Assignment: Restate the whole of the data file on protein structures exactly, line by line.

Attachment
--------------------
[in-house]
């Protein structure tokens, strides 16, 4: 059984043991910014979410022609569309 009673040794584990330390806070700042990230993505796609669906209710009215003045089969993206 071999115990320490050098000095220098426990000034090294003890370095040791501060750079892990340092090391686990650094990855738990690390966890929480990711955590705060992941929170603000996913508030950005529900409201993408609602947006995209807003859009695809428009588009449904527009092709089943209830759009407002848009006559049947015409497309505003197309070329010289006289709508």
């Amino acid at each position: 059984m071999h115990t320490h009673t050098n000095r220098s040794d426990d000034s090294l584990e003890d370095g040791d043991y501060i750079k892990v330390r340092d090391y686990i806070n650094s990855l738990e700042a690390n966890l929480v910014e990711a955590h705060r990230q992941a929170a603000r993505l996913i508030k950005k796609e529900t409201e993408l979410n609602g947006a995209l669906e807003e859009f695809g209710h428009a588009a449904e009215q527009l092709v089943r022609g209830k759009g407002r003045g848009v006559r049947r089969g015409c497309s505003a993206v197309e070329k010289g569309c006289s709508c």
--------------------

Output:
[in-house]
């Protein structure tokens, strides 16, 4: 059984043991910014979410022609569309 009673040794584990330390806070700042990230993505796609669906209710009215003045089969993206 071999115990320490050098000095220098426990000034090294003890370095040791501060750079892990340092090391686990650094990855738990690390966890929480990711955590705060992941929170603000996913508030950005529900409201993408609602947006995209807003859009695809428009588009449904527009092709089943209830759009407002848009006559049947015409497309505003197309070329010289006289709508």
């Amino acid at each position: 059984m071999h115990t320490h009673t050098n000095r220098s040794d426990d000034s090294l584990e003890d370095g040791d043991y501060i750079k892990v330390r340092d090391y686990i806070n650094s990855l738990e700042a690390n966890l929480v910014e990711a955590h705060r990230q992941a929170a603000r993505l996913i508030k950005k796609e529900t409201e993408l979410n609602g947006a995209l669906e807003e859009f695809g209710h428009a588009a449904e009215q527009l092709v089943r022609g209830k759009g407002r003045g848009v006559r049947r089969g015409c497309s505003a993206v197309e070329k010289g569309c006289s709508c």